This is the first year I will not return to Washington and Lee University. I am now an alumna which means I will no longer practice walking up and down the stairs, leaving enough room for the PNM on my arm to hold onto the handrail or rehearse yelling loud enough to drown out the two "srat" houses on either side of us, "I am a P! I am a P-I! I am a P-I-B-E-T-A-P-H-I!"
Recruitment is a big deal at our small liberal arts school tucked into the Blue Ridge Mountains and the Valley of Virginia. Roughly three out of every four women will go Greek. We run a formal recruitment, meaning we go to the max - we decorate trash cans with bows. We are all Pi Phi all the time.
And it's sad knowing I won't be going back to that, that I won't sit at lunch with my sisters or walk to class with them.
But it is comforting to know that our Greek commitments aren't just for four years, they're for life. I was in a sister's wedding in June. Another just had a baby and has been showered with congratulations from her pledge sisters. And now I am advising a chapter where I get to see them struggle with the same things I did not so long ago.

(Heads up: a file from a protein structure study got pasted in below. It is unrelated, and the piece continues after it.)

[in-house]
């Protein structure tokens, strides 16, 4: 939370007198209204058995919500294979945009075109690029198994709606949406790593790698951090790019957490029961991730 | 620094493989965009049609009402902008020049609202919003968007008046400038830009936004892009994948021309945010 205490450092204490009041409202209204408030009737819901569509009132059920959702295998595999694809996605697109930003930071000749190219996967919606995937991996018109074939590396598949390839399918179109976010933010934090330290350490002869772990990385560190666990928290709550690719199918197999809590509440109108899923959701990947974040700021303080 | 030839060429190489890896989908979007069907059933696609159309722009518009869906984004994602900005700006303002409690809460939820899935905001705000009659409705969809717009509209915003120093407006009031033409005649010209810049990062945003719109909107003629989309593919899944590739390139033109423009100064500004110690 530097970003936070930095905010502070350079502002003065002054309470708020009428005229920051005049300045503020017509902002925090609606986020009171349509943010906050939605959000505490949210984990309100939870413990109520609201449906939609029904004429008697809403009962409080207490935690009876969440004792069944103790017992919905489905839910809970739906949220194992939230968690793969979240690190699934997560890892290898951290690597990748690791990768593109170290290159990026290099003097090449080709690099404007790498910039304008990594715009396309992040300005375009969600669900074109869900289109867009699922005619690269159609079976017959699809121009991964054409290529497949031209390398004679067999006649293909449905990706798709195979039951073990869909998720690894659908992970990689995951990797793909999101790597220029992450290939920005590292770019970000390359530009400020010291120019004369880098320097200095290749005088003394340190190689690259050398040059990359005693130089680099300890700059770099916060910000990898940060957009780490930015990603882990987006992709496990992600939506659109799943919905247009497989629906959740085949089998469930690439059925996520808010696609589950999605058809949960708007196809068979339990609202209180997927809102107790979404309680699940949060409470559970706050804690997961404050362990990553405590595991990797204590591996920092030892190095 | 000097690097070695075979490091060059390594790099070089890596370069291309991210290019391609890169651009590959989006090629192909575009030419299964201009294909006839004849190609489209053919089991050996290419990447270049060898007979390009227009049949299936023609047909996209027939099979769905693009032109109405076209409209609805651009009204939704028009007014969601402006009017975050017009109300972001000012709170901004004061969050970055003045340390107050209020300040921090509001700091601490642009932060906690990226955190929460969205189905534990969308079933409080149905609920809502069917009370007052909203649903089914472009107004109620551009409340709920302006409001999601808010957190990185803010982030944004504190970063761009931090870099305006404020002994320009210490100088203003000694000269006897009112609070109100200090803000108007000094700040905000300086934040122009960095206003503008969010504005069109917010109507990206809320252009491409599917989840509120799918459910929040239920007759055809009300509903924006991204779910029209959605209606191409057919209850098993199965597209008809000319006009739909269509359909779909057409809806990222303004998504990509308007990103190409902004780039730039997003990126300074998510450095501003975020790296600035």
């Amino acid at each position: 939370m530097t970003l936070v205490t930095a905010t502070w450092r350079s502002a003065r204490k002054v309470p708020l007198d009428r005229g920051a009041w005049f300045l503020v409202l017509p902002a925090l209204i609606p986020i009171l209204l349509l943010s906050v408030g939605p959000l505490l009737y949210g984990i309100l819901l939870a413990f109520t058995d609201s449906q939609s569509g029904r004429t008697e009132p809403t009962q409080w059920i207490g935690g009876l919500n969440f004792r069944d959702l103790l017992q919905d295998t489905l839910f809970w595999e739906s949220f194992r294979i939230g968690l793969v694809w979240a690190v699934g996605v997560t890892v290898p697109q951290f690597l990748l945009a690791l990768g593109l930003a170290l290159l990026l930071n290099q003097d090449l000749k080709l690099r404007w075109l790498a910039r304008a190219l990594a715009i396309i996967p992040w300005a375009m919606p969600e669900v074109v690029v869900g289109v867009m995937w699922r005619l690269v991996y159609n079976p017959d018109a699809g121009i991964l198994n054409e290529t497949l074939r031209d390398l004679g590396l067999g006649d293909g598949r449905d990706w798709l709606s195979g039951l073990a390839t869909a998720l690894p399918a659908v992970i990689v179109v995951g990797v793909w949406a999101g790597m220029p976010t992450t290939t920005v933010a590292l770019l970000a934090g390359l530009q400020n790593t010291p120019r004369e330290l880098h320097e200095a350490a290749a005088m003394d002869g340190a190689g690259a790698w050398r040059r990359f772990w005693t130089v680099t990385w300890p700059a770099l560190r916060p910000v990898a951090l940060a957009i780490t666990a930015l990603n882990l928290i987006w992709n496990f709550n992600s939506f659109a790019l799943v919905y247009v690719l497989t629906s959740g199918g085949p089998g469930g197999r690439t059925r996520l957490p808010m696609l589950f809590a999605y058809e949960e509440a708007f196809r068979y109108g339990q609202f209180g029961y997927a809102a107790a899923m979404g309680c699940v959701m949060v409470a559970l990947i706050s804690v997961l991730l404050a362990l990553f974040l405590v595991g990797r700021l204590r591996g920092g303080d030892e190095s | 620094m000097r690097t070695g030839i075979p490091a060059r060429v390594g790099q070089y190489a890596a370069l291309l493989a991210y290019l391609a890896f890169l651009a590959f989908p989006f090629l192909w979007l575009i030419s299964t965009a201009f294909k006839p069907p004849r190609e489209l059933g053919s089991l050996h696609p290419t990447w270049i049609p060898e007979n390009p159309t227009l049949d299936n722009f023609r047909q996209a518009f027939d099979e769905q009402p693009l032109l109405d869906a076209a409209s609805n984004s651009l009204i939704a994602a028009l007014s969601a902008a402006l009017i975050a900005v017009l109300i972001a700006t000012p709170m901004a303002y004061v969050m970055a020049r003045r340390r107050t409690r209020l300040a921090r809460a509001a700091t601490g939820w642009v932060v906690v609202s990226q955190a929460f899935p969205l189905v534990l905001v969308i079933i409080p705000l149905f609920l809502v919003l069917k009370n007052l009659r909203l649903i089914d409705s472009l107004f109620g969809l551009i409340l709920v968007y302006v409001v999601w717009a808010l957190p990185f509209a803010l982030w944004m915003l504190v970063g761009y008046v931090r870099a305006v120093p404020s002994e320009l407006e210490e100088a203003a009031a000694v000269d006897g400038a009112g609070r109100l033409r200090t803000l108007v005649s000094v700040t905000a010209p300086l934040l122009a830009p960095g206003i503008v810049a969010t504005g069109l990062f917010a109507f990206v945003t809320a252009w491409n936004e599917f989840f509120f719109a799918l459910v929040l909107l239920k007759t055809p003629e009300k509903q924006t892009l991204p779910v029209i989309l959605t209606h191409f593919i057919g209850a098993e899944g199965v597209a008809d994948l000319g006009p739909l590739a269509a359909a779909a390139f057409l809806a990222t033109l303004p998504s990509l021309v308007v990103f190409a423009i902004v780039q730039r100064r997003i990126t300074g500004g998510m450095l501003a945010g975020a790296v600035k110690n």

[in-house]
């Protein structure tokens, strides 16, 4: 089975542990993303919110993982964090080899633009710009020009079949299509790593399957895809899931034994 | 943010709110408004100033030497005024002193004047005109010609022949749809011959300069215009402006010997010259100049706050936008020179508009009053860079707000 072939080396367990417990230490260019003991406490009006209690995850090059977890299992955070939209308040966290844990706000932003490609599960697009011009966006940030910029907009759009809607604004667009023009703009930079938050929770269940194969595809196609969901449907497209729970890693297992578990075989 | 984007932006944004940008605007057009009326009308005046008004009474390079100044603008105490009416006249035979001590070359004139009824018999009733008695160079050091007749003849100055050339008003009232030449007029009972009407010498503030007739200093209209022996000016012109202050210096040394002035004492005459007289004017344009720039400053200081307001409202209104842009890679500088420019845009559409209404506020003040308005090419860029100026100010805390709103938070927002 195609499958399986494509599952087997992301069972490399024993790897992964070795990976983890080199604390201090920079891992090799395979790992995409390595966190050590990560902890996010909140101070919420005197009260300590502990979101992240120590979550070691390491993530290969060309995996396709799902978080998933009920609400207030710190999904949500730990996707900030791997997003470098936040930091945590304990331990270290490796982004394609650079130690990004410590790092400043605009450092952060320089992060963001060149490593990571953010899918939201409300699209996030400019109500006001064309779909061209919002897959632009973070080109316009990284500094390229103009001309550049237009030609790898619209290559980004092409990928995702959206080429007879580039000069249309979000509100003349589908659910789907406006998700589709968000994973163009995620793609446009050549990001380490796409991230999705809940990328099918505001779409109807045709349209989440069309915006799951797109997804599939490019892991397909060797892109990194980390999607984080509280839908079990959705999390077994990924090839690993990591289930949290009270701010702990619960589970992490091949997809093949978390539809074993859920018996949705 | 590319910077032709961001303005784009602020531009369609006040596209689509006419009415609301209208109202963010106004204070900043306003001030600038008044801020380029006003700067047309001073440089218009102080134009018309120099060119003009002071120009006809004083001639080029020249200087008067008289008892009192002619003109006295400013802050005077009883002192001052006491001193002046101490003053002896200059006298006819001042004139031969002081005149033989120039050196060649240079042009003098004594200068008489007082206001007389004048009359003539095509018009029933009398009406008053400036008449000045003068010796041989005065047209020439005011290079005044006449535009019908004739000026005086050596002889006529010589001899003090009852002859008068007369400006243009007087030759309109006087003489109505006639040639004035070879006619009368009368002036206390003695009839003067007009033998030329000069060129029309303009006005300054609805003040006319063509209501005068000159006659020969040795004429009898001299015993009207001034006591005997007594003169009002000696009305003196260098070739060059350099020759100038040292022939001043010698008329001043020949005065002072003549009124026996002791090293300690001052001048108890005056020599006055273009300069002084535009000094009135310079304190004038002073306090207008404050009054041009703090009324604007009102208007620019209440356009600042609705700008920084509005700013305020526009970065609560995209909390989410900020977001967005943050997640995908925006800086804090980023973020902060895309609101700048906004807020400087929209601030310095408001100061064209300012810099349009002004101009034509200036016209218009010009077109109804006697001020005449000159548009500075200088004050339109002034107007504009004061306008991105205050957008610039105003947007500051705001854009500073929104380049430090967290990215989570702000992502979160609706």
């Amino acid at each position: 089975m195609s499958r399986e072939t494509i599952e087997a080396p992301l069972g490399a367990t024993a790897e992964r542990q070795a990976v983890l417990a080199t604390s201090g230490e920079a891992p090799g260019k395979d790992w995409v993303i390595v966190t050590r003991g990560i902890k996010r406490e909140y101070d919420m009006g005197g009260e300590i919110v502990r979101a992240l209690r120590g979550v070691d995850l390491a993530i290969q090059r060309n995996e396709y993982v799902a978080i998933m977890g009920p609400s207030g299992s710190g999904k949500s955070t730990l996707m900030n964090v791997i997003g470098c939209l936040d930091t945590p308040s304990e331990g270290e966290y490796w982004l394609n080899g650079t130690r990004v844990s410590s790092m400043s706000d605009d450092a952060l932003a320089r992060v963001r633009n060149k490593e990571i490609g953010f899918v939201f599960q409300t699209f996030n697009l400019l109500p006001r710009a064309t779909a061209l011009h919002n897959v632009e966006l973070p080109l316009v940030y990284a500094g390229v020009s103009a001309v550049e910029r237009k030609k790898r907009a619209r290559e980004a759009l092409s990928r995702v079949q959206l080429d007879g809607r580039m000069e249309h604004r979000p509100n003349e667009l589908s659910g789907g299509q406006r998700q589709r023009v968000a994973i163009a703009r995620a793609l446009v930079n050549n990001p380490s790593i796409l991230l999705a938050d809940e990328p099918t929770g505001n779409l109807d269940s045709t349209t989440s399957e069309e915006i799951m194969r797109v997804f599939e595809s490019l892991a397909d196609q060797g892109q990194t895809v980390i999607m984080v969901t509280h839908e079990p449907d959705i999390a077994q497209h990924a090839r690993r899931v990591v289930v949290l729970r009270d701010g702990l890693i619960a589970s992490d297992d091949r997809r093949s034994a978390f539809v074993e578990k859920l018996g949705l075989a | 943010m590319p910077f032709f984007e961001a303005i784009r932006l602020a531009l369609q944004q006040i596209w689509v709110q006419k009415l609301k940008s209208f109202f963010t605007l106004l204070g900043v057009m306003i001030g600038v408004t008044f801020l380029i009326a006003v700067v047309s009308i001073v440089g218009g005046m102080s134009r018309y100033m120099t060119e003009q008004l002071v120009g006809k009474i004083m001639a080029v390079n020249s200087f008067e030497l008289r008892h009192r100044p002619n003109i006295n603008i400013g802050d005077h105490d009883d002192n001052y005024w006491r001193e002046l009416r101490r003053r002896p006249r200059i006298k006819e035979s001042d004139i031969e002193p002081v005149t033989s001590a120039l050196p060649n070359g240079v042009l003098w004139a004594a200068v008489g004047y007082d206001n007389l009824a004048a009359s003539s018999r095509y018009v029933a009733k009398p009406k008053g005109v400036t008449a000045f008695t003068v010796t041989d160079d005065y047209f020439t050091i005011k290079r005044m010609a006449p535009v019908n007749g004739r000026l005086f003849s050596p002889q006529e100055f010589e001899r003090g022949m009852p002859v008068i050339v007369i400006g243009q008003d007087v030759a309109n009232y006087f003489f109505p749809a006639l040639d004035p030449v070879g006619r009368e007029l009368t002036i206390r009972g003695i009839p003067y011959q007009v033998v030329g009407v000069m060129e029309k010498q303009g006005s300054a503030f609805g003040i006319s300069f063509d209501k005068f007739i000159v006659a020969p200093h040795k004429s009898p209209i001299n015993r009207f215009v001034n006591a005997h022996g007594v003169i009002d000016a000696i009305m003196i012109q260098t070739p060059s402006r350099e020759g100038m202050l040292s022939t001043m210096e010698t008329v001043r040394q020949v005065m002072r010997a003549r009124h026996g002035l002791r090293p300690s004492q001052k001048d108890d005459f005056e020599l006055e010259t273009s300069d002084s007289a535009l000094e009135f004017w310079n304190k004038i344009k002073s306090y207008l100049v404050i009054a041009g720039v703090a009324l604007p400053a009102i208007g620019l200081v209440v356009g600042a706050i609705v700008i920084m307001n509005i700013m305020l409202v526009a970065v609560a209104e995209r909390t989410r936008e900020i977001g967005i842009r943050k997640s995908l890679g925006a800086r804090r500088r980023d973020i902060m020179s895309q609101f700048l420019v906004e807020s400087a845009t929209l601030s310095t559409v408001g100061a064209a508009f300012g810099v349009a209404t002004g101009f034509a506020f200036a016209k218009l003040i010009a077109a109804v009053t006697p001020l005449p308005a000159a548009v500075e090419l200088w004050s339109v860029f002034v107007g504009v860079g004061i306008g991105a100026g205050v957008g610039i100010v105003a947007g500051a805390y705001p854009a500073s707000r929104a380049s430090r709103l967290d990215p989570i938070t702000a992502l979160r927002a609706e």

The experiences we have, the friendships we make and the lessons we learned don't walk across the stage with us at commencement. They live within us and we pass them on.
Recruitment can be stressful, that's for sure - not finding time to do work, heading home past midnight from the house, being surrounded by women 24/7 with seemingly no time for yourself. But keep in mind what is being built. Recruitment is the lifeblood of our organizations. It is the one time of year we get to extend the hand of sisterhood to women who will be by our sides when we face our greatest disappointments and our most profound accomplishments.
And I'd give anything to be back at it.
Stephanie Hardiman is a freelance writer and journalist. She keeps a personal blog of things vaguely related to her life and the media here.